Starting Your Own Garage Gym – The Power Rack
Got a garage? Then you’ve got space for a Garage Gym. What’s the benefits of a garage gym? How about these for a starter:
- Avoid the crowds – no more waiting in line for equipment, no annoying members, and minimal distractions
- No gym commute – Walk into the garage, you’re in the gym. No driving, no parking
- Workout anytime – Evenings, weekends, holidays – any time of the day becomes a workout opportunity
- Do your own thing – Do what you want, when you want
- Ditch the gym fees – no fees, no memberships, no contracts
Beyond that, it’s total freedom. It’s your place – your music, your routine, and not a ton of distractions. Wanna drop weights on the floor? Go ahead. Who is gonna stop you? OK, maybe your spouse or significant other. But beyond that, there’s a level of freedom and personalization you just can’t get in a commercial gym.
Of course for some people seeing and being seen is all part of the appeal of the workout. And some people need a trainer, at least to get started, and in those regards a garage gym is less desirable. And for some a group workout is best – they thrive on the vibe of the group workout, or enjoy the trainer led classes. And for those situations a commercial (or at least a communal) gym is probably best.
But we’ll assume you’ve arrived at this article for a reason – you are interested in having your own place to get real serious about strength and fitness – read on and find out what you need to build a good garage gym.
Goals of the Garage Gym
As we mentioned earlier, if you’ve arrived at this article – you probably already have an idea in mind of what you like to do in the gym, and what your goals are. But bear with us a moment – let’s review the basic goals that are required for a good garage gym.
For well rounded fitness, we need a mix of strength and endurance (also called cardio or metcon – short for “metabolic conditioning”). Optionally “power” (or strength applied quickly such as in the Olympic lifts) may be needed – but as you age this aspect loses a bit of its luster. We’ll aim to cover the basics. Feel free to modify these plans as you see fit. After all, it’s your garage, not mine.
The Power Rack – The Foundation of Strength Training Equipment
Firstly, let’s talk about the power rack. This is a large, sturdy metal frame that allows you to position a loaded barbell (or other implements) in a variety of positions for strength training. Is a power rack strictly needed for strength training? In our opinion, yes. The foundations of strength training are the squat, bench press, overhead press, and deadlift. Of those 4 exercises, only 1 can be done safely and with considerable weight without a rack (the deadlift). Attempt to squat, bench press, or overhead press without a rack, and you are selling yourself short. Leaving weight on the table, as it were.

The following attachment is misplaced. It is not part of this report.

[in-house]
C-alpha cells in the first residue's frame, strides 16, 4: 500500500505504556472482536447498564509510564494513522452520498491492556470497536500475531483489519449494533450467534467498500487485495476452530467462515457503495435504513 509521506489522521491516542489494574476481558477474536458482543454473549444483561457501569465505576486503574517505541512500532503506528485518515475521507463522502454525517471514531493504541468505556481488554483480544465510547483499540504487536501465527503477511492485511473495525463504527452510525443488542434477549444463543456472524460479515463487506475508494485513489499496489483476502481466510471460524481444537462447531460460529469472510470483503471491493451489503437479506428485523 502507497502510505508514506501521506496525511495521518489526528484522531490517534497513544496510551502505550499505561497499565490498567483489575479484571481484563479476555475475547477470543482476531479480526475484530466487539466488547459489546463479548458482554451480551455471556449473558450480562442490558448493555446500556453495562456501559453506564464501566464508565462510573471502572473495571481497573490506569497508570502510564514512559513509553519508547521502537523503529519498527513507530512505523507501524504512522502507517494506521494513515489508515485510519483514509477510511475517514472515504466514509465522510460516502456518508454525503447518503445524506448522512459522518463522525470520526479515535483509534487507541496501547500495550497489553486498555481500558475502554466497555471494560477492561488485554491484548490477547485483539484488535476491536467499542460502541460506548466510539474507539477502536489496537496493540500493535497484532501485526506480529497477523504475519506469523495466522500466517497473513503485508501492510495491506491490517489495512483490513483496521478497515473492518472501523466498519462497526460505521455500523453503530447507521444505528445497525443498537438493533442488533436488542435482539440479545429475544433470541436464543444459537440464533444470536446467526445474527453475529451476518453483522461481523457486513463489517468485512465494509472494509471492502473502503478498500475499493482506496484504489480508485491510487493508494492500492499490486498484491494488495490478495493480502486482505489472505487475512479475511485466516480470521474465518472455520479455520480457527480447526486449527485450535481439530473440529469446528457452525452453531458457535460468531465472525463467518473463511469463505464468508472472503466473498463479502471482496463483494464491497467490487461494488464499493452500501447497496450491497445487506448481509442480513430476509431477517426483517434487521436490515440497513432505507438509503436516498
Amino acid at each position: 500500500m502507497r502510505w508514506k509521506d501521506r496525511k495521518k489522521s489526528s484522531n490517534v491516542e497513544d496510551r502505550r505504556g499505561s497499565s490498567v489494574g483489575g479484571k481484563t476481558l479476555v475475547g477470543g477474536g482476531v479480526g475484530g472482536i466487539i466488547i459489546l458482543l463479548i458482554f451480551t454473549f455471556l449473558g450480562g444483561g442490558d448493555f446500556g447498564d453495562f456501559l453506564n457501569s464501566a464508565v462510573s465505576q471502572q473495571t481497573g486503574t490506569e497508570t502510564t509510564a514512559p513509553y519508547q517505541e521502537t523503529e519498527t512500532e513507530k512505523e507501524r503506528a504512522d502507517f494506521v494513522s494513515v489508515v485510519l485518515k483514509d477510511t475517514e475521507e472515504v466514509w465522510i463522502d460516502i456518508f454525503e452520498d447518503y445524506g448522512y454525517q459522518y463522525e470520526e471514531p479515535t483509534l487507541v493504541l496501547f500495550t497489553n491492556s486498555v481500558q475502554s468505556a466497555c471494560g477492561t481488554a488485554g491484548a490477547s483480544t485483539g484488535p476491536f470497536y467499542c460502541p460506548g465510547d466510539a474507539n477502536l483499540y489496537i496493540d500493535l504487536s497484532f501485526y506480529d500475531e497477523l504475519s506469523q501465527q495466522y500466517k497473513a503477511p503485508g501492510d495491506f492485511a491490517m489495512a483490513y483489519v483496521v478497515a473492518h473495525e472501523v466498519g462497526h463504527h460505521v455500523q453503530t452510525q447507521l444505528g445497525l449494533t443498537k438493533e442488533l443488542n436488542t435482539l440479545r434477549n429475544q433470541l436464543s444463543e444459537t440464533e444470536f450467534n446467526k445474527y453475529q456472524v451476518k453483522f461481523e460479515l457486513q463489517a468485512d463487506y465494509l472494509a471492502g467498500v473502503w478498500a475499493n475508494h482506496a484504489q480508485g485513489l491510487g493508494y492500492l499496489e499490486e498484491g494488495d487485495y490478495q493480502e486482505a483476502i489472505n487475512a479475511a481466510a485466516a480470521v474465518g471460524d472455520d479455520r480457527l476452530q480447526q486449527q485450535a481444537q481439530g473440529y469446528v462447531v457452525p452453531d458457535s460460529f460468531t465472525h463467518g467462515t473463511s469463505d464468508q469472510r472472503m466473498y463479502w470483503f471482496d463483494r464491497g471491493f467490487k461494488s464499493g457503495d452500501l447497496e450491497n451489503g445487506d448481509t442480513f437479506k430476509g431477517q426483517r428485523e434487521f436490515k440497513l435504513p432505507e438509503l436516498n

There’s one exercise that seriously injures or kills more people than anything else in the gym – and that’s the bench press. Putting a heavily loaded barbell over your chest, neck, and face without safety mechanisms is dangerous, and can be deadly. Even if you have a spotter. Having the right equipment allows you to work out safely, and alone, if need be.
Why is a power rack an absolute must? Because it’s the only way to get a heavily loaded barbell in the proper starting position for the bench press, overhead press, and squat – and it can have safety spotter arms or other safety mechanisms. Don’t underestimate the importance of having safety spotter arms when working out alone in your garage gym. They are absolutely essential to ensure you don’t get stuck under a heavily loaded barbell – which is both dangerous and embarrassing.
The first consideration for a power rack is space – height, width, and depth. Therefore the first important parameter is how much space do we have to work with? Will a car be parked in the garage? Are we able to take up half of a two-car garage? Will we need to stow the equipment to put the car into the garage? Don’t worry – there are options for all these things.
Time to get out the tape measure. 90″ in height may sound like a lot, but it’s not – that’s 7.5 feet. If you are tall, or the ceiling is low, or both – you may have some issues with a pull-up bar. If you intend to use a pull-up attachment, things will work better with more overhead space. There are options for taller racks – but ultimately the ceiling height is going to matter as well.
A Power Rack For Limited Space
Need to keep a car (or two) in the garage? Then you need the ultimate in space saving technology. And that’s the Rogue Monster Lite RML-3WC Power Rack, as shown below. This innovative power rack design is mounted on the wall, and can fold nearly flat – reclaiming a lot of space. Far from flimsy, it’s from the Monster Lite line and the uprights are 3″x3″ 11-gauge steel. How tall? 90 3/8 inches, or about 7.5 feet, which means it should fit easily into any standard sized garage.